In a message to the UBC community, president Benoit-Antoine Bacon mentioned the university “does not directly own any stocks in the companies identified by the [BDS] movement.” In that same message Bacon acknowledged that the funds are “managed by external managers,” with about 0.28% of the fund invested in the companies identified by the movement. Where is the due diligence that ensures the university’s investments align with the vision, purpose, and values the university so proudly showcases on its website? Does investing in arms and military services align with their purpose of advancing a just society across the world? When our universities profit from these companies, they are complicit in the atrocities their products and services facilitate, and by proxi, we become complicit as well.

In the same message, Bacon reiterated the university’s commitment to the community safety. Yet, on June 1, the RCMP were called into campus and arrested a protestor, and, according to People’s University UBC, the week before “multiple local pro-Palestinian demonstrators were brutalized and arrested.” Similarly, SFU has surveilled and limited student-led pro-Palestinian demonstrations. Why is it that so many university administrations have responded to the pro-Palestinian protests by authorizing police access to their campus and surveilling their students? Universities have an obligation to the safety and security of their students. Not to state the obvious, but this includes Palestinian and minority group students. To ignore the historical and present abuse police bodies all around the world have enacted in marginalized and minority groups is beyond a problematic decision, is an authoritarian measure to maintain the status quo.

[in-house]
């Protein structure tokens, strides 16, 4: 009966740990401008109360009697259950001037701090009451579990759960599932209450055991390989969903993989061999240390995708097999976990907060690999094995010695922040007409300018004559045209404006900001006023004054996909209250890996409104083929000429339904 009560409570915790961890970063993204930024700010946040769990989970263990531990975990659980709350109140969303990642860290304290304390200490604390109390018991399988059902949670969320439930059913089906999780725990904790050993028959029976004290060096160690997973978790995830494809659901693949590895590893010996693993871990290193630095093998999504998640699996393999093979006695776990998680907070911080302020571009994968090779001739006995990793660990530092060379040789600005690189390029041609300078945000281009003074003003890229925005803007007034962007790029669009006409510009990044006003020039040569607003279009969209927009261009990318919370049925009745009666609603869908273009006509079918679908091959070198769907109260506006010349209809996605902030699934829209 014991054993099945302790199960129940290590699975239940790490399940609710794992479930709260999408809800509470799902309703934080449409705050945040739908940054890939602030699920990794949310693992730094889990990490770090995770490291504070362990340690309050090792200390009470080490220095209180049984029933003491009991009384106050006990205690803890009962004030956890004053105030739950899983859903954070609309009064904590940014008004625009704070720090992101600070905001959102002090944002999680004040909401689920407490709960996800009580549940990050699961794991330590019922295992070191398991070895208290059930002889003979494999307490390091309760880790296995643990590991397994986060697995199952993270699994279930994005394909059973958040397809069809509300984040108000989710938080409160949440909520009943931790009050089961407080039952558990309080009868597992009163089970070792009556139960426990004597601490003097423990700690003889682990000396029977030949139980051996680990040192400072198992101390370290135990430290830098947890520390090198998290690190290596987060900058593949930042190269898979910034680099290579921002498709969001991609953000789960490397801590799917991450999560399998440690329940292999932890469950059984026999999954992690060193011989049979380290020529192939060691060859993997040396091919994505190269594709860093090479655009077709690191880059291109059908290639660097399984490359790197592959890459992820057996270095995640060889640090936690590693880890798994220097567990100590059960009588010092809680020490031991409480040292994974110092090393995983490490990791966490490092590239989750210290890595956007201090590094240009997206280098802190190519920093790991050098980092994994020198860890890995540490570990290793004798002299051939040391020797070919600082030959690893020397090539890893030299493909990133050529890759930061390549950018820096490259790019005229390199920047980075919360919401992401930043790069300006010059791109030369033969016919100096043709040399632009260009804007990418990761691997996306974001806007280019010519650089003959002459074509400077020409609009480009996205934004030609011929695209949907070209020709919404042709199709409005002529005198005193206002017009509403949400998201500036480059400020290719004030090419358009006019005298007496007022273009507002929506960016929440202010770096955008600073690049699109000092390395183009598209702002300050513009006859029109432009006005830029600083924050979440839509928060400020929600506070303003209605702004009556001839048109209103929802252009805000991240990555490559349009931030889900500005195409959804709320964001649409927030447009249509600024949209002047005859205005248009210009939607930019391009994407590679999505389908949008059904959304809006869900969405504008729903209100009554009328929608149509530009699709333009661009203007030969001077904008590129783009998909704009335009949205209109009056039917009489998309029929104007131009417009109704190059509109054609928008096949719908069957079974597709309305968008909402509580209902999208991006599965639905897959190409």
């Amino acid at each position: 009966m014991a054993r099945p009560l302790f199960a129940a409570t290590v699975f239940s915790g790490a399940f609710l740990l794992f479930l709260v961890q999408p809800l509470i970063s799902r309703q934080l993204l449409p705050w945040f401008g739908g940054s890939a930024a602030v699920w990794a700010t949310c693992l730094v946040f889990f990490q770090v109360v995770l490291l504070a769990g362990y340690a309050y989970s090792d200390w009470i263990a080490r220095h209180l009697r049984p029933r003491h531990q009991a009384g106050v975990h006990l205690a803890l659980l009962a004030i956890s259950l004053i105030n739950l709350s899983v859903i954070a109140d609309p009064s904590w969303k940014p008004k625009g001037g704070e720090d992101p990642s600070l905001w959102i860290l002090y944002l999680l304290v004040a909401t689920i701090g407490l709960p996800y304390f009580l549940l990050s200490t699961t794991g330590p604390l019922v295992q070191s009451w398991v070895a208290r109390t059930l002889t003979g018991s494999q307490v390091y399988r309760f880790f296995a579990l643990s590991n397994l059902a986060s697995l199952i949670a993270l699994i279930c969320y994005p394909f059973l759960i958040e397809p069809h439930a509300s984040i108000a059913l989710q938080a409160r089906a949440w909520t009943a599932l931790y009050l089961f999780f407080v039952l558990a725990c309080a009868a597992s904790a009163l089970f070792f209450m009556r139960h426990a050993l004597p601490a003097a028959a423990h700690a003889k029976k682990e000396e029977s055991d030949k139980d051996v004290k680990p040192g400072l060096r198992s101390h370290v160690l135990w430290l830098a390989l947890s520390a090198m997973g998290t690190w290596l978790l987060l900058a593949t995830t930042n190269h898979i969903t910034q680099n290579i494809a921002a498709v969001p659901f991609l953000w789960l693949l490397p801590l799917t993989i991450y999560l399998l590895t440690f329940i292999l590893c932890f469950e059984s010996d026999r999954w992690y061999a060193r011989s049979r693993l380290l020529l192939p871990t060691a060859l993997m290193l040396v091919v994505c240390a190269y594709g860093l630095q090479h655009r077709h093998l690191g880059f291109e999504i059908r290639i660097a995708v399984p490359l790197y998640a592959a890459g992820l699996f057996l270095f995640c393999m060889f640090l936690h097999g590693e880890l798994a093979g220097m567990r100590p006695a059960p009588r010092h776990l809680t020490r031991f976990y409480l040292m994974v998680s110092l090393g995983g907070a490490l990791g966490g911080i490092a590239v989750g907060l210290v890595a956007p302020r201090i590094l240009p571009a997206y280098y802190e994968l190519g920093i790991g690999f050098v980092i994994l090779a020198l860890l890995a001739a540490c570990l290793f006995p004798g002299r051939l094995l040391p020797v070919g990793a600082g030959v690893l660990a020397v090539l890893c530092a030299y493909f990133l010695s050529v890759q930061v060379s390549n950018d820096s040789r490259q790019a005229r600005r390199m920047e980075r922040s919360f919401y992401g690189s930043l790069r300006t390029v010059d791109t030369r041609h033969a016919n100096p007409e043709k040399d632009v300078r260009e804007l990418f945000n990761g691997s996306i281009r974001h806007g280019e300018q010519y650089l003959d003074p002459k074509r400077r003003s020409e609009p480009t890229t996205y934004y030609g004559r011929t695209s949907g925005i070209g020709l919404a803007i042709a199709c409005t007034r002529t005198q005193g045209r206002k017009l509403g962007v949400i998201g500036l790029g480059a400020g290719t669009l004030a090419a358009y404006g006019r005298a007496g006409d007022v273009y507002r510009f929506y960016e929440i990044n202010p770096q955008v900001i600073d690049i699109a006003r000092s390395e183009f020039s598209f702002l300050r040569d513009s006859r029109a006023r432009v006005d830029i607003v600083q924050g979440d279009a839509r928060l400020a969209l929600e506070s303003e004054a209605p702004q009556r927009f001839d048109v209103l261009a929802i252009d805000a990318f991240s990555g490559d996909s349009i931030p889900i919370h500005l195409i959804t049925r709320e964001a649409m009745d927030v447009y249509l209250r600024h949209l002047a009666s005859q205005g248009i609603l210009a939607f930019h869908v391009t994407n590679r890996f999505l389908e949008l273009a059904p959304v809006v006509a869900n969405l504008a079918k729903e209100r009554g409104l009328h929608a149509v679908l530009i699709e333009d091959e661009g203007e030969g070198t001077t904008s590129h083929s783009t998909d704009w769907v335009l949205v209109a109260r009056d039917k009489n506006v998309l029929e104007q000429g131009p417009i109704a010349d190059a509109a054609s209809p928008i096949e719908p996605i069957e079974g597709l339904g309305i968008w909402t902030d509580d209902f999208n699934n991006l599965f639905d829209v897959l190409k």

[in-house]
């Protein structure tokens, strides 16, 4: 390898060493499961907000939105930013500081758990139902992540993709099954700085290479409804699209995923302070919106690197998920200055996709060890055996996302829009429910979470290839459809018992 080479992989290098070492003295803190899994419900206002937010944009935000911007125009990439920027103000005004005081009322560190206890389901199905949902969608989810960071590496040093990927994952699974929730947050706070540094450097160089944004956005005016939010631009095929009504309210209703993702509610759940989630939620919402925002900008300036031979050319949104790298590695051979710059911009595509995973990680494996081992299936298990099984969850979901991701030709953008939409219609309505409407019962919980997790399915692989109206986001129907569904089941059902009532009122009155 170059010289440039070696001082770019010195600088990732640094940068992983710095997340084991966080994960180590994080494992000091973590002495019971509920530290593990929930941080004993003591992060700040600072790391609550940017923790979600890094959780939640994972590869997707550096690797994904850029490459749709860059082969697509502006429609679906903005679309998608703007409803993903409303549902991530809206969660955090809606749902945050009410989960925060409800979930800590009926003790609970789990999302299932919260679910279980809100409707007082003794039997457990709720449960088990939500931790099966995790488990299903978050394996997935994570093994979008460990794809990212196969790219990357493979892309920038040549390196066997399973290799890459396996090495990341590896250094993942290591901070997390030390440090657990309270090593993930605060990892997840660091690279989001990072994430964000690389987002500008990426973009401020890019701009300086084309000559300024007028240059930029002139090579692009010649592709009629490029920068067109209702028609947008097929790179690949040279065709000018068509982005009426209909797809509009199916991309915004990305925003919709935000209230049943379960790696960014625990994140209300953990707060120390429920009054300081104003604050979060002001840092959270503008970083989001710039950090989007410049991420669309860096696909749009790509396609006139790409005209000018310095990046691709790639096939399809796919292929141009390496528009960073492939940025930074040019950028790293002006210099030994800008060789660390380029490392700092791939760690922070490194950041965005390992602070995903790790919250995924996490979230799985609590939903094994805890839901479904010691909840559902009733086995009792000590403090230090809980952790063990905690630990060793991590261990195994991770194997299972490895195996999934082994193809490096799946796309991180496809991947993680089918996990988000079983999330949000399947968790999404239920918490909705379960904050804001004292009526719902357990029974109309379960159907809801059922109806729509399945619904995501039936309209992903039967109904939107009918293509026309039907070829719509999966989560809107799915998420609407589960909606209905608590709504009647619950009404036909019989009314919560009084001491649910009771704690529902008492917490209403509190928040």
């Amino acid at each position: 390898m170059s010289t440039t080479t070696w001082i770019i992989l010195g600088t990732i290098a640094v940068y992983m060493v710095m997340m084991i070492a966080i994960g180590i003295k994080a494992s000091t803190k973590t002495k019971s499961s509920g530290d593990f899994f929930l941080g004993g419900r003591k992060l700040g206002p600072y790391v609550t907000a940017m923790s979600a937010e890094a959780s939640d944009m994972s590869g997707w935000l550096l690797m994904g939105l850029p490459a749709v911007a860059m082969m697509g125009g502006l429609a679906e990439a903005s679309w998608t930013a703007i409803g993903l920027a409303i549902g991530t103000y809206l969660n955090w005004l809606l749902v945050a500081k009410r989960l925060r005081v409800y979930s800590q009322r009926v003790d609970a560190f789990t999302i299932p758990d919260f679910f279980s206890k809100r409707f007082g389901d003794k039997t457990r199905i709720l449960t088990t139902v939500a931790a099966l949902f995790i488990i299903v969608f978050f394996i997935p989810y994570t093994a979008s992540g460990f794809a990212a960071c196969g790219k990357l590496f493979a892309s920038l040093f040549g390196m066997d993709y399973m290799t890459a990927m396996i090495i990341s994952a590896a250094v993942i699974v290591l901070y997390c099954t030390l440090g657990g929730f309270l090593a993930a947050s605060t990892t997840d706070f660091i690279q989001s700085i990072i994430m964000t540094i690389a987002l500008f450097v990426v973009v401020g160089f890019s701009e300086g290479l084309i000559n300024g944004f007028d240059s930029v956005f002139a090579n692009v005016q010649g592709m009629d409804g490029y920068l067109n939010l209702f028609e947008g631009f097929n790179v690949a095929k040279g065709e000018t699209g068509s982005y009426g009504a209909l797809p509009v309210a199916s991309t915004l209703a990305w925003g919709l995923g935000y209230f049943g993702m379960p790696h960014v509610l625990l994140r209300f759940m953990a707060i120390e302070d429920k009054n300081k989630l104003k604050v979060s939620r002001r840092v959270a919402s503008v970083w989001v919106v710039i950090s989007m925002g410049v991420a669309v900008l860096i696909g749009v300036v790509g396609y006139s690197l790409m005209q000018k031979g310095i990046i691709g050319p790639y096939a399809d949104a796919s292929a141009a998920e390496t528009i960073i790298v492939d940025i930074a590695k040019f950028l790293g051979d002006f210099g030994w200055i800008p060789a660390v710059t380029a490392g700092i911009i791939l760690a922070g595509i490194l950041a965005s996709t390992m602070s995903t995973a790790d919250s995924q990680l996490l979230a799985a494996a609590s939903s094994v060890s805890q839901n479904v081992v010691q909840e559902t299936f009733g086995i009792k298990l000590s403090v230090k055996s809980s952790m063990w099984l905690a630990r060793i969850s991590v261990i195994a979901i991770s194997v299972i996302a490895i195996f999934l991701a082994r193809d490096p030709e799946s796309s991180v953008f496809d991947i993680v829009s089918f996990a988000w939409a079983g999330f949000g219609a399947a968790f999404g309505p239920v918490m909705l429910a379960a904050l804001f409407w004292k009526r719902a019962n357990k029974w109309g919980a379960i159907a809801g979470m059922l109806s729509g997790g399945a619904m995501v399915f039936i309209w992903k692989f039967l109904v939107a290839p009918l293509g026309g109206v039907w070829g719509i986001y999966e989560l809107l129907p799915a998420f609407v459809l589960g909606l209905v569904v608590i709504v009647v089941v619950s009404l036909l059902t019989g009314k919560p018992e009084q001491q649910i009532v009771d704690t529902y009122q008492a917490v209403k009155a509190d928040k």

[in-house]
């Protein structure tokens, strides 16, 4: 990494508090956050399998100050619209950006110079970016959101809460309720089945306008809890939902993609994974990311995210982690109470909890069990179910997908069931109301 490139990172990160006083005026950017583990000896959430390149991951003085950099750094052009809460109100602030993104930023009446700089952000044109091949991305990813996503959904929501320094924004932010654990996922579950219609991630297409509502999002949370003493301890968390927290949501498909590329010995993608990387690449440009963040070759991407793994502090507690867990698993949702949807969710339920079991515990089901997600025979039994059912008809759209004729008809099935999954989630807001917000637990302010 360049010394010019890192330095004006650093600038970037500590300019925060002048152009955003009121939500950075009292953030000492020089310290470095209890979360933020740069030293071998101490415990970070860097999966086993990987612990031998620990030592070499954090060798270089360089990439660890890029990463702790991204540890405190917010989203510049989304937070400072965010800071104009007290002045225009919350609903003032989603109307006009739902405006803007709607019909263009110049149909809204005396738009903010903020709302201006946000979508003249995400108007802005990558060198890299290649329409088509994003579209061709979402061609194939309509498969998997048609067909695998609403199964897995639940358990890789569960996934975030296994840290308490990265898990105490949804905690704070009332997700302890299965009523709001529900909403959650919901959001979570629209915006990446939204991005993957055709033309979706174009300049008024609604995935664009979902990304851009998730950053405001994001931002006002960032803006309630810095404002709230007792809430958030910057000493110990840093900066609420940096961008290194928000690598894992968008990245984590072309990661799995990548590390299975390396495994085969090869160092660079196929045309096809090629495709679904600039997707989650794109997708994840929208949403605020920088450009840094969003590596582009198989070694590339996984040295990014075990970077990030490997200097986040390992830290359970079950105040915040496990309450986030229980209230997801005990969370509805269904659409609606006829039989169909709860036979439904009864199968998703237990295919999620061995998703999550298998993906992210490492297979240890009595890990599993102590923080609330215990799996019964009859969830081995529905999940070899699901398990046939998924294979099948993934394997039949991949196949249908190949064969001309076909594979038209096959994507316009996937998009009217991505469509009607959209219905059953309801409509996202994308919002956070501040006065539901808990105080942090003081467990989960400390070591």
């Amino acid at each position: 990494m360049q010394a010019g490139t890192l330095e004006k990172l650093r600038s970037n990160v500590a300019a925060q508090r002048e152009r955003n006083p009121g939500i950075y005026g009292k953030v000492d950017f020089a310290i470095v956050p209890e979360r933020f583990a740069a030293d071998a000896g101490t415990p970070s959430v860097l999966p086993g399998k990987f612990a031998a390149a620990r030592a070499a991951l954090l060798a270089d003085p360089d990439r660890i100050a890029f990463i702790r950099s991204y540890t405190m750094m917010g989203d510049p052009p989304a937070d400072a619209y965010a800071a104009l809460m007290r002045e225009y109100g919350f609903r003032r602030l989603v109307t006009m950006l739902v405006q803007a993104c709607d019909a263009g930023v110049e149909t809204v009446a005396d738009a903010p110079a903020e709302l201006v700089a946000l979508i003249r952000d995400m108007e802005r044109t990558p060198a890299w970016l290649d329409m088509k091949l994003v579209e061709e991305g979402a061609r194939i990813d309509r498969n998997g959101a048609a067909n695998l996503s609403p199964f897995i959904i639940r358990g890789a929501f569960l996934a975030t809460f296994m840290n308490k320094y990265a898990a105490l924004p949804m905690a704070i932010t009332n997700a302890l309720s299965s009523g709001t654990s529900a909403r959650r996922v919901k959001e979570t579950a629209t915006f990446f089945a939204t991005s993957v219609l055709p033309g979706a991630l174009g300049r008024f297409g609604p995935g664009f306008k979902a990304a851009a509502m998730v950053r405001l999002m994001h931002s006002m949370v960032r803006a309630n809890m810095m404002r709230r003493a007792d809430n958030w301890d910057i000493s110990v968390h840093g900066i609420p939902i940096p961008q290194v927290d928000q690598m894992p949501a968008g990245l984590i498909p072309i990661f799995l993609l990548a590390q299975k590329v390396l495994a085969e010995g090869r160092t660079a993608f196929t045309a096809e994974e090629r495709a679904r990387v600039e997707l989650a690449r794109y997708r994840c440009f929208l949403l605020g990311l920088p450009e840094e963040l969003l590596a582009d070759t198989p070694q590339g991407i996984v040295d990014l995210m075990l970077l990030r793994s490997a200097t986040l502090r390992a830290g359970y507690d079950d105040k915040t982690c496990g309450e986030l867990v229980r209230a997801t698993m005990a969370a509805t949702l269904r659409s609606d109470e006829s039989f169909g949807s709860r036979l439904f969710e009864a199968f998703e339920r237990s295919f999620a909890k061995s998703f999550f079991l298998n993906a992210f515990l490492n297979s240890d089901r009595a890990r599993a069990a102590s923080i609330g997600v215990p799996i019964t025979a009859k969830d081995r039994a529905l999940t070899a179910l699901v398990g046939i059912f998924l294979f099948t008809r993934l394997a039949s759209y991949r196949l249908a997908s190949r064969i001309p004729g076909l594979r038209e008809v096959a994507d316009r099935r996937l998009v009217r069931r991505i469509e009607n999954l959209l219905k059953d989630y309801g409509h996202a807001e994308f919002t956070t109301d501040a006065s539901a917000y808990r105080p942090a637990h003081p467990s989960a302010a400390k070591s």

What can be said of the convocation speeches of so many university presidents — asking students to enact change, to be the leaders of tomorrow’s society, and to build a better future — when they are the first ones to limit change and hold tight to a past that ensures only their own future? Hypocrisy, that’s what we call it. Students can and will continue to be the engine for change and justice in the world. We aren’t an essential part of a university, we are the university, and as such our voices and demands should not fall in the willfully unresponsive ears of the administration. If students are organizing with well-crafted demands, projects, and ideas for improvement, there should be pathways that allow the possibility of change. This, however, is not a failure of the student body, but of the administrations that continue to ignore the voice of their university.

University administrations must listen to the voices of their community and provide concrete avenues for student and community-led protests and demands to actually be heard, discussed, and enacted. Concrete processes for petitions to be formalized should be created in tandem with designated “rapid response” teams and transparent discussion and decision-making channels with student and community representation and involvement. Thoughtless and empty-worded statements contradict the values and commitments so many universities make for their students.